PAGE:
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Is Tsakos Energy Navigation (NYSE:TNP) Using Too Much Debt?

Simply Wall St

Some say volatility, rather than debt, is the best way to think about risk as an investor, but Warren Buffett famously said that 'Volatility is far from synonymous with risk.' So it seems the smart money knows that debt - which is usually involved in bankruptcies - is a very important factor, when you assess how risky a company is. We note that Tsakos Energy Navigation Limited (NYSE:TNP) does have debt on its balance sheet. But the real question is whether this debt is making the company risky.

When Is Debt A Problem?

Debt and other liabilities become risky for a business when it cannot easily fulfill those obligations, either with free cash flow or by raising capital at an attractive price. If things get really bad, the lenders can take control of the business. However, a more usual (but still expensive) situation is where a company must dilute shareholders at a cheap share price simply to get debt under control. Of course, debt can be an important tool in businesses, particularly capital heavy businesses. The first thing to do when considering how much debt a business uses is to look at its cash and debt together.

View our latest analysis for Tsakos Energy Navigation

What Is Tsakos Energy Navigation's Debt?

As you can see below, Tsakos Energy Navigation had US$1.57b of debt at March 2019, down from US$1.71b a year prior. However, it does have US$177.3m in cash offsetting this, leading to net debt of about US$1.39b.

NYSE:TNP Historical Debt, August 15th 2019

How Strong Is Tsakos Energy Navigation's Balance Sheet?

The latest balance sheet data shows that Tsakos Energy Navigation had liabilities of US$271.2m due within a year, and liabilities of US$1.42b falling due after that. Offsetting these obligations, it had cash of US$177.3m as well as receivables valued at US$57.6m due within 12 months. So it has liabilities totalling US$1.46b more than its cash and near-term receivables, combined.

The deficiency here weighs heavily on the US$244.4m company itself, as if a child were struggling under the weight of an enormous back-pack full of books, his sports gear, and a trumpet. So we'd watch its balance sheet closely, without a doubt After all, Tsakos Energy Navigation would likely require a major re-capitalisation if it had to pay its creditors today.

In order to size up a company's debt relative to its earnings, we calculate its net debt divided by its earnings before interest, tax, depreciation, and amortization (EBITDA) and its earnings before interest and tax (EBIT) divided by its interest expense (its interest cover). The advantage of this approach is that we take into account both the absolute quantum of debt (with net debt to EBITDA) and the actual interest expenses associated with that debt (with its interest cover ratio).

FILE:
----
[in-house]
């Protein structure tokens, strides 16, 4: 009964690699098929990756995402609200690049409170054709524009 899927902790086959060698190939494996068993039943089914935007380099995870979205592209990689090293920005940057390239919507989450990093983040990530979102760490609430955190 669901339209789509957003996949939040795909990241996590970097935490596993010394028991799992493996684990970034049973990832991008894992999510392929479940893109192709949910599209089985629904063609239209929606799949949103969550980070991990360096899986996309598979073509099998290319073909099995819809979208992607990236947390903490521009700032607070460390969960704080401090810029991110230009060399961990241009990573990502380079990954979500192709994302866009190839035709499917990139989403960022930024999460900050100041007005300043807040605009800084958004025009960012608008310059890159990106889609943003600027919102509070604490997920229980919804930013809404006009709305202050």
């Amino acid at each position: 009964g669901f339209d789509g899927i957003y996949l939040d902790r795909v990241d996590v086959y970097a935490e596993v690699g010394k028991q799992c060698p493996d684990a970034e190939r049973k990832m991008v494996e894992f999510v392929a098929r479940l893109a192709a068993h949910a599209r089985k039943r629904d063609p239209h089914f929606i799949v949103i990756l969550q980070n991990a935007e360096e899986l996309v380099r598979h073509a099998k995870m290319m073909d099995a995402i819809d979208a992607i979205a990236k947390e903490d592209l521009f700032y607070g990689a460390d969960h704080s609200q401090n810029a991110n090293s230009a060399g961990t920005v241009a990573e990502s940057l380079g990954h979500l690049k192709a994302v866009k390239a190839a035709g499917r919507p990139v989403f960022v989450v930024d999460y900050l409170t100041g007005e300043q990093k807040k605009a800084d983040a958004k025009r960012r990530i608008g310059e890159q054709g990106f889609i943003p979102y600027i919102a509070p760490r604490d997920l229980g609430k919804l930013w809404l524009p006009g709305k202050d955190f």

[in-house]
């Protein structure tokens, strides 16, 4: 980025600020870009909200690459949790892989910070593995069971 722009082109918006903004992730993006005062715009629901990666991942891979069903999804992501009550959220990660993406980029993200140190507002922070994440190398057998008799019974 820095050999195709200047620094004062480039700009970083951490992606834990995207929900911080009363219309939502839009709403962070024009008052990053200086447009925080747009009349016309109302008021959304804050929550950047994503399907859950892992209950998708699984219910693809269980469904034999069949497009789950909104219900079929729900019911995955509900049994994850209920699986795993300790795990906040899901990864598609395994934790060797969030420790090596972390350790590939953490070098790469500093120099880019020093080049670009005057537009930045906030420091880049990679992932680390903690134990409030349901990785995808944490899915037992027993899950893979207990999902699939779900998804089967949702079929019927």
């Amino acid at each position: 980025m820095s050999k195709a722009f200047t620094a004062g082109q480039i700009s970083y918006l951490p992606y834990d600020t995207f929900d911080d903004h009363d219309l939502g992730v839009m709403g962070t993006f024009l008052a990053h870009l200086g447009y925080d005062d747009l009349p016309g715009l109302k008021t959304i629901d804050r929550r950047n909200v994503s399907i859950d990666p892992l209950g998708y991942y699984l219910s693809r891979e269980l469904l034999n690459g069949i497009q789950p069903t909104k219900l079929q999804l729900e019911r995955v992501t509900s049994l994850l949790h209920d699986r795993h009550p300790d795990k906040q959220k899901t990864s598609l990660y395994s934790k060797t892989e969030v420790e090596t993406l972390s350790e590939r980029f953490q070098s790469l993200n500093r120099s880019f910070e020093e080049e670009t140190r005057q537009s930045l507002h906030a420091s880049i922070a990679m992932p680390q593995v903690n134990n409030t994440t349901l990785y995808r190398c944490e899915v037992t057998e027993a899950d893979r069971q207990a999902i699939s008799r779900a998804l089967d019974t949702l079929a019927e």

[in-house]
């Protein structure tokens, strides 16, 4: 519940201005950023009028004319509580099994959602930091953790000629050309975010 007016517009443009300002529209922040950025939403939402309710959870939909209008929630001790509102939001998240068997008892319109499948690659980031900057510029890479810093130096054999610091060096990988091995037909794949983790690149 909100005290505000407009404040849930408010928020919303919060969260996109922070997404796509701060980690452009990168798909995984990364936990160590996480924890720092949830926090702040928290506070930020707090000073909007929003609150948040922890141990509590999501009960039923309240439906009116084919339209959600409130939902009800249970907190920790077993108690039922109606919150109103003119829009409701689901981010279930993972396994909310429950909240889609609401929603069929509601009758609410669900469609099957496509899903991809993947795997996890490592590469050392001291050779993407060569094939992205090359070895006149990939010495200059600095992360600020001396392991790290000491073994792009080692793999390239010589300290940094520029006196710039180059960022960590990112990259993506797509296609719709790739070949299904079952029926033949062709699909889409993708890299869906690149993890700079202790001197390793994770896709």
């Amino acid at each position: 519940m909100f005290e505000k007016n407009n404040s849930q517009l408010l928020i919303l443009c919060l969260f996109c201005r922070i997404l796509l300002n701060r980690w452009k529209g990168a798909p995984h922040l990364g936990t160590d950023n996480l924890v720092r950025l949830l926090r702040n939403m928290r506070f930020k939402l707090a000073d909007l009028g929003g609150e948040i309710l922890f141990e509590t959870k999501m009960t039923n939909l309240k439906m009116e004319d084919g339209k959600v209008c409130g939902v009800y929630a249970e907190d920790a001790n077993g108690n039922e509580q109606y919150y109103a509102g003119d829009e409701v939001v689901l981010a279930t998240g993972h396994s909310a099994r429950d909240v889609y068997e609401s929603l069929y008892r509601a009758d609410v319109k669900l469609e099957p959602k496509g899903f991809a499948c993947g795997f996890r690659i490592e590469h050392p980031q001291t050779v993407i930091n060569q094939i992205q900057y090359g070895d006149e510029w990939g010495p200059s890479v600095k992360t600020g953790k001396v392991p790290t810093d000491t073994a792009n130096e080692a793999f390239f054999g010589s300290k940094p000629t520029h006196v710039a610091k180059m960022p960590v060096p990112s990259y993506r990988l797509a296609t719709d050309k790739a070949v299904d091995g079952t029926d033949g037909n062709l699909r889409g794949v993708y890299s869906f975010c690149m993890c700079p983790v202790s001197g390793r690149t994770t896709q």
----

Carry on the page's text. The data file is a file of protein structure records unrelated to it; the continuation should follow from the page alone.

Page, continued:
Tsakos Energy Navigation shareholders face the double whammy of a high net debt to EBITDA ratio (7.1), and fairly weak interest coverage, since EBIT is just 0.80 times the interest expense. This means we'd consider it to have a heavy debt load. However, one redeeming factor is that Tsakos Energy Navigation grew its EBIT at 16% over the last 12 months, boosting its ability to handle its debt. There's no doubt that we learn most about debt from the balance sheet. But ultimately the future profitability of the business will decide if Tsakos Energy Navigation can strengthen its balance sheet over time. So if you're focused on the future you can check out this free report showing analyst profit forecasts.

Finally, a business needs free cash flow to pay off debt; accounting profits just don't cut it. So it's worth checking how much of that EBIT is backed by free cash flow. During the last three years, Tsakos Energy Navigation burned a lot of cash. While investors are no doubt expecting a reversal of that situation in due course, it clearly does mean its use of debt is more risky.

Our View

To be frank both Tsakos Energy Navigation's conversion of EBIT to free cash flow and its track record of staying on top of its total liabilities make us rather uncomfortable with its debt levels. But on the bright side, its EBIT growth rate is a good sign, and makes us more optimistic. Taking into account all the aforementioned factors, it looks like Tsakos Energy Navigation has too much debt. While some investors love that sort of risky play, it's certainly not our cup of tea. Even though Tsakos Energy Navigation lost money on the bottom line, its positive EBIT suggests the business itself has potential. So you might want to check outhow earnings have been trending over the last few years.

If, after all that, you're more interested in a fast growing company with a rock-solid balance sheet, then check out our list of net cash growth stocks without delay.

We aim to bring you long-term focused research analysis driven by fundamental data. Note that our analysis may not factor in the latest price-sensitive company announcements or qualitative material.

If you spot an error that warrants correction, please contact the editor at editorial-team@simplywallst.com. This article by Simply Wall St is general in nature. It does not constitute a recommendation to buy or sell any stock, and does not take account of your objectives, or your financial situation. Simply Wall St has no position in the stocks mentioned. Thank you for reading.